Bay Buchanan: Taxpayers Pay Cost of Illegal Immigration
Posted on: 2008-03-14 17:27:58

Former U.S. treasurer Buchanan details arguments against illegal immigration

Alexandra Bogus

Bay Buchanan, a former U.S. treasurer under President Ronald Reagan, argued that the United States must secure its borders during a Barnum Hall lecture on Tuesday night.

The lecture, entitled "Stop the Bleeding: America's Immigration Crisis," was sponsored by the Tufts Republicans and Young America's Foundation, an organization that promotes conservative thinking in the nation's youth.

Buchanan, a noted Republican strategist and the sister of politician Pat Buchanan, was a presidential campaign advisor to former Massachusetts Gov. Mitt Romney.

Buchanan first addressed the growing negative sentiment of the American problem towards the immigration issue, stressing that it was a problem that crossed party lines. "Never even in the time of Nixon have I seen a populace as angry as they are today," she said.

Buchanan directly linked this anger with America's unsecured borders. "Now it's a complete sieve again," she said.

Buchanan cited gang-controlled trafficking of drugs and humans across the Mexican border as a leading effect of unsecured borders. She went on to discuss the devastating economic consequences as well.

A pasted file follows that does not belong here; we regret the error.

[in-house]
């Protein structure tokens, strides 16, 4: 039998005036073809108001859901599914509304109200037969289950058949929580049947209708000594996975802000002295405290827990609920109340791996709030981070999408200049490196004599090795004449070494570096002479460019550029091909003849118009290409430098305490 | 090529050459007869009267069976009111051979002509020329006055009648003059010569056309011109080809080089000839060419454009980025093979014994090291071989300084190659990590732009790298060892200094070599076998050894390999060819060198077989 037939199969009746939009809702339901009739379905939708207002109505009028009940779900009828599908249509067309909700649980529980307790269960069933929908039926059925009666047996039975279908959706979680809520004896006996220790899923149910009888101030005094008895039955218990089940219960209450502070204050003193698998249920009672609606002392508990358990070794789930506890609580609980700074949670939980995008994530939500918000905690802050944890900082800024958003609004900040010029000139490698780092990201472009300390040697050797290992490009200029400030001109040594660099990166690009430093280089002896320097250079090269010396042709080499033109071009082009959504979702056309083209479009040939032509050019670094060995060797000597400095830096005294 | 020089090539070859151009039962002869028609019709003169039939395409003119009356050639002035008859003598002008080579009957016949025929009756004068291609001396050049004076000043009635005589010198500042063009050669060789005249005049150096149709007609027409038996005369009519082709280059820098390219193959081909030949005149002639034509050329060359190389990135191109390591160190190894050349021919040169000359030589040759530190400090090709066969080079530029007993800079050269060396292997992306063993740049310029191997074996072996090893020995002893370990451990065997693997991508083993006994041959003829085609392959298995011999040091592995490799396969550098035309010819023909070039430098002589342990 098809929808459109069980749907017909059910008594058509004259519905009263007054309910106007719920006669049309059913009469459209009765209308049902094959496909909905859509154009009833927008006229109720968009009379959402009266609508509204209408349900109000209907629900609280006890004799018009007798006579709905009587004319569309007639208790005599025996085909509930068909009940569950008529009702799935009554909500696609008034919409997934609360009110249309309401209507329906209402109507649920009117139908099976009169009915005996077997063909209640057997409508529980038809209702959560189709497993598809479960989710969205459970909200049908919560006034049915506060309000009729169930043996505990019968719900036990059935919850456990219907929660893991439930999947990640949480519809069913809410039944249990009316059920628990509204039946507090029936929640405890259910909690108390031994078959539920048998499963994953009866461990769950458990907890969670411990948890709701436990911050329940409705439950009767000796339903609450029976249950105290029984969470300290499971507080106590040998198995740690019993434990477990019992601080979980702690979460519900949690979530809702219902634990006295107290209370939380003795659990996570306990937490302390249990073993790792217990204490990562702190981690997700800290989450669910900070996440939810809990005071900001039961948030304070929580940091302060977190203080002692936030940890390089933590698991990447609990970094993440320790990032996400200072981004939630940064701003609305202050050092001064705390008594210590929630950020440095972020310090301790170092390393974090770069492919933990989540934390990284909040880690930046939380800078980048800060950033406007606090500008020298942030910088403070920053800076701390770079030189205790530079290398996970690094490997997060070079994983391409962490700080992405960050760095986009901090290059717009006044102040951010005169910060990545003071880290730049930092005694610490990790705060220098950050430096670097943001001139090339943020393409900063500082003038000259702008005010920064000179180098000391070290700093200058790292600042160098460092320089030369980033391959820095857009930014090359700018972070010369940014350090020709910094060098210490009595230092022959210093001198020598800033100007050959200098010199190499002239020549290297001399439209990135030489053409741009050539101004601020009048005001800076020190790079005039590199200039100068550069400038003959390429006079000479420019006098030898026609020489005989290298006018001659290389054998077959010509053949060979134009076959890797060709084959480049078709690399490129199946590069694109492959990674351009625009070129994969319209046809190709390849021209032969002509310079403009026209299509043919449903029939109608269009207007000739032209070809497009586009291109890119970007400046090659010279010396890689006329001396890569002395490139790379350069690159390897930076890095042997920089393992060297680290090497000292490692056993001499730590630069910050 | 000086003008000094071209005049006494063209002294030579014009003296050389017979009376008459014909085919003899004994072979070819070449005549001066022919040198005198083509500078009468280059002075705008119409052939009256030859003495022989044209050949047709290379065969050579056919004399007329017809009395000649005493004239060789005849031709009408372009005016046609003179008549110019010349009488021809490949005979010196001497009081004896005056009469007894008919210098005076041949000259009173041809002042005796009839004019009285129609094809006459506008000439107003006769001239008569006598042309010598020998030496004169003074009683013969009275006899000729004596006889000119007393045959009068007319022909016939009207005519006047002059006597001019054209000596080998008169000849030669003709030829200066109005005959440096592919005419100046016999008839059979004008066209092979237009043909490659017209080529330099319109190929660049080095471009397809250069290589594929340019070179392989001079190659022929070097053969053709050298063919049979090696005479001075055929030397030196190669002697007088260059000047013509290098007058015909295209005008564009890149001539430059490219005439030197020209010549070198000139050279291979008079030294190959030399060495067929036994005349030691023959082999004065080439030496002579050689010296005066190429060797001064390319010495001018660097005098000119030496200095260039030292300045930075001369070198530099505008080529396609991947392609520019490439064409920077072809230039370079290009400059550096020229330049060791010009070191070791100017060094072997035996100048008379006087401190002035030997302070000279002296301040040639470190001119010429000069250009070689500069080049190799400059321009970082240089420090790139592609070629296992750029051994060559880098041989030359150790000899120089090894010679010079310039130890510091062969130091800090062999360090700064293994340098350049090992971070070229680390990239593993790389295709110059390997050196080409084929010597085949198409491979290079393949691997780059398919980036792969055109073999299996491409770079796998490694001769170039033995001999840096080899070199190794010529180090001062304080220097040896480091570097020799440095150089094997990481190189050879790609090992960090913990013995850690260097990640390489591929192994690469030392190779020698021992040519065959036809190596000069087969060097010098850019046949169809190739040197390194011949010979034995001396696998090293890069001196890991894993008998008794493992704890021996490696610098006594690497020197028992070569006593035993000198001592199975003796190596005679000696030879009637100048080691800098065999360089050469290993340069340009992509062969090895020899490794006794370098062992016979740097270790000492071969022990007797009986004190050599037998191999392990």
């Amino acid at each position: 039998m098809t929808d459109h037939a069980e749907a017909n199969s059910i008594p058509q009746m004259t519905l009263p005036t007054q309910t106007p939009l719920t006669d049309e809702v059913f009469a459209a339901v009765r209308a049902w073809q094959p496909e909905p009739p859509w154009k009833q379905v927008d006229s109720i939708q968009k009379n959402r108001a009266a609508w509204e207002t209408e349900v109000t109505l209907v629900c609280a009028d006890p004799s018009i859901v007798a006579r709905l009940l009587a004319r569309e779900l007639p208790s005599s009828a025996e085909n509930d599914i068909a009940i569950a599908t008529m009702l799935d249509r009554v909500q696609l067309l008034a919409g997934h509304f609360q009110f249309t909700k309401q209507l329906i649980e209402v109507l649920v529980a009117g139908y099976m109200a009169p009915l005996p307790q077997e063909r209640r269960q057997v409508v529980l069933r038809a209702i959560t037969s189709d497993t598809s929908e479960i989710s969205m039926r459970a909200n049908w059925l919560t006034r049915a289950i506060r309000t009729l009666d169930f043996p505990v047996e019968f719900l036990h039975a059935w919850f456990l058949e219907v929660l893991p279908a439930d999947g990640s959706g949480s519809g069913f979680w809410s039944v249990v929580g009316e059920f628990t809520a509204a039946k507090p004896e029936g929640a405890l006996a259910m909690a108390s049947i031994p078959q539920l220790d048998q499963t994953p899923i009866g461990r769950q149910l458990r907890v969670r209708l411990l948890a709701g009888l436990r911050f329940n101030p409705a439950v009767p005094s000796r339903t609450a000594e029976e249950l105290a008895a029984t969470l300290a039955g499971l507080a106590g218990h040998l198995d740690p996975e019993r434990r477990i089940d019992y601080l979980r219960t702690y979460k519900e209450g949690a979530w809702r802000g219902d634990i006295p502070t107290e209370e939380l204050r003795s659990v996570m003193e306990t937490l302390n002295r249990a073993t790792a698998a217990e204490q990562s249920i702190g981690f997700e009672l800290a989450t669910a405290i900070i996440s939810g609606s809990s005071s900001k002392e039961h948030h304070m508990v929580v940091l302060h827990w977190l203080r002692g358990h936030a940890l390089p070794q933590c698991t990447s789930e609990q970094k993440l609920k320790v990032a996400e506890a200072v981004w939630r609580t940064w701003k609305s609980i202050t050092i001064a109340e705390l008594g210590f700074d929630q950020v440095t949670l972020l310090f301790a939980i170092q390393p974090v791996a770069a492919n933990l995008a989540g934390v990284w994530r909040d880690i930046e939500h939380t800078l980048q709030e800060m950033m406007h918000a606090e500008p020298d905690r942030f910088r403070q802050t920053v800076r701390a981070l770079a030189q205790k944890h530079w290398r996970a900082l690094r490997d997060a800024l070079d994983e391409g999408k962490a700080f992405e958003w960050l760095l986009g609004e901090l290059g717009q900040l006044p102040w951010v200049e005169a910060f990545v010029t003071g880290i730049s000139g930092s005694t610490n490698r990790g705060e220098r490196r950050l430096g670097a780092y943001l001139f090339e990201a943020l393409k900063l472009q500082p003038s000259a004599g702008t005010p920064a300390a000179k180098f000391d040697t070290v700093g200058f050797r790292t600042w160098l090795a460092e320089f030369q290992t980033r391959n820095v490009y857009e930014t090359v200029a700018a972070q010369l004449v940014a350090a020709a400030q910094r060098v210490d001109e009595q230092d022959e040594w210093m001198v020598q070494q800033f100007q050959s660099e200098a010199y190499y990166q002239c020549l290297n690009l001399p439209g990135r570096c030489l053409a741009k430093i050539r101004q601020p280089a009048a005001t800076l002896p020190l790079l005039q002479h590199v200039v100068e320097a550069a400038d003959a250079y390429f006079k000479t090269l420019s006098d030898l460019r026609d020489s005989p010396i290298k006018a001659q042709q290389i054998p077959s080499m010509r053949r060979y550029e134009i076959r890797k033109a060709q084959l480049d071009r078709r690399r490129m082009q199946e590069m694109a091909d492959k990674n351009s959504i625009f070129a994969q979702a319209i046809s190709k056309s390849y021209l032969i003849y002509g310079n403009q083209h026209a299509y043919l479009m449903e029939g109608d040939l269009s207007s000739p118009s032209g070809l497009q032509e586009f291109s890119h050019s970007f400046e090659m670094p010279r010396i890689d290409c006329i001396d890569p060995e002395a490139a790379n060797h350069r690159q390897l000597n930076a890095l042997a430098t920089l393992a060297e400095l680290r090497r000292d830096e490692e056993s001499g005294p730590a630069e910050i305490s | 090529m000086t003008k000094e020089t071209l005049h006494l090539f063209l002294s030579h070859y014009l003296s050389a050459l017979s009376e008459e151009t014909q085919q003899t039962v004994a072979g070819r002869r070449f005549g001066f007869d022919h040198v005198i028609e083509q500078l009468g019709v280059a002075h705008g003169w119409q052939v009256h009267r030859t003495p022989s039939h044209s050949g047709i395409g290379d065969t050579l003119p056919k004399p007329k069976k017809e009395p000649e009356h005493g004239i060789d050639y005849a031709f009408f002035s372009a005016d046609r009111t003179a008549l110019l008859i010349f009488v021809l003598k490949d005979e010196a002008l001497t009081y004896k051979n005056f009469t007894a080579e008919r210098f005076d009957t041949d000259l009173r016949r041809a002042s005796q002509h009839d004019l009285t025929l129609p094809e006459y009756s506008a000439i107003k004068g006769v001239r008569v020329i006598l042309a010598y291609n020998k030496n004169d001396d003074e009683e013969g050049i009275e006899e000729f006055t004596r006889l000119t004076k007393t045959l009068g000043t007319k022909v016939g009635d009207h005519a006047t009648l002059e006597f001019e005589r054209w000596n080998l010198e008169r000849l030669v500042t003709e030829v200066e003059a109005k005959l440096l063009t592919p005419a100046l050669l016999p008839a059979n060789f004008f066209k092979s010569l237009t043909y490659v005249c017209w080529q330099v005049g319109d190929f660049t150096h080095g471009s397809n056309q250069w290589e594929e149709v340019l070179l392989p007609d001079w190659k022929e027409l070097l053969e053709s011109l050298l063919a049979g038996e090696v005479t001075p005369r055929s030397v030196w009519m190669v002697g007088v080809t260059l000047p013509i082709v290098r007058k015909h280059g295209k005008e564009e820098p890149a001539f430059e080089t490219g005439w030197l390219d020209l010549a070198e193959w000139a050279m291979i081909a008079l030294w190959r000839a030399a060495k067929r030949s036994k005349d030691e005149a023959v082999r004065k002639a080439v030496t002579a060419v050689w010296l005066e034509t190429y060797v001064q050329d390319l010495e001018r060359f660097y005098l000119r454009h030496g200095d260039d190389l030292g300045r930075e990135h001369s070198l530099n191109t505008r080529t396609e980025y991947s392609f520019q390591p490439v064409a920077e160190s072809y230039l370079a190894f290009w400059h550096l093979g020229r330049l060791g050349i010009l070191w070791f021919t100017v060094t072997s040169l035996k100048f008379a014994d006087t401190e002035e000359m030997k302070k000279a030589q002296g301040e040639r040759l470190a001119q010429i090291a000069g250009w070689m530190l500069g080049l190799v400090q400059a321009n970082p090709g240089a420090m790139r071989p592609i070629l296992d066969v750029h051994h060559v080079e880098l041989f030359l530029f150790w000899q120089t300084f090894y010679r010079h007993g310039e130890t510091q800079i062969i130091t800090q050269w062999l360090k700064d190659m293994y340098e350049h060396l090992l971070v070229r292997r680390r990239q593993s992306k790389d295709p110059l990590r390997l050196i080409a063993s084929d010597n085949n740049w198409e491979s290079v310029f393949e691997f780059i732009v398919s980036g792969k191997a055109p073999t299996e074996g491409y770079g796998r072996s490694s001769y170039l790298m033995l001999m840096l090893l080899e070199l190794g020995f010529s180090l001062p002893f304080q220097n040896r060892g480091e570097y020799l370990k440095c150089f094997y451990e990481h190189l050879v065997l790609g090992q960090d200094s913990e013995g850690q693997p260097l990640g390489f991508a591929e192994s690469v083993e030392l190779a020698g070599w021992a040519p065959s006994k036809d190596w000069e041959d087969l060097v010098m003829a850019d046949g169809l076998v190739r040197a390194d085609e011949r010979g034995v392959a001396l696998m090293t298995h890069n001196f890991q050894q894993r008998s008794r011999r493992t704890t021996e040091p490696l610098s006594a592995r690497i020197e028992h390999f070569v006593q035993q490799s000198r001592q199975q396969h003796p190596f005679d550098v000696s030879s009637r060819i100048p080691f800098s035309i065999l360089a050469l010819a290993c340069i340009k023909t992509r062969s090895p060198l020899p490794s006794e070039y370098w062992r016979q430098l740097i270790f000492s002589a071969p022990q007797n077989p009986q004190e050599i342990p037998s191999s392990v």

"They're taking all the jobs," Buchanan said of illegal immigrants. She referenced personal stories that she has come across, saying the high unemployment rate Americans have had to endure is a result of current immigration levels. She added that American small business owners cannot compete with businesses that hire Hispanic workers and pay them low wages.

Buchanan went on to highlight overcrowding in schools and hospitals as consequences of the immigration crisis. "It's cheap for corporations, but taxpayers are footing the bill," she said.

Buchanan placed the most blame on corporations, who hold the greatest clout in Washington. Because corporations provide the greatest financial support to politicians, she reasoned, lawmakers shy away from taking a forceful stance on the issue.


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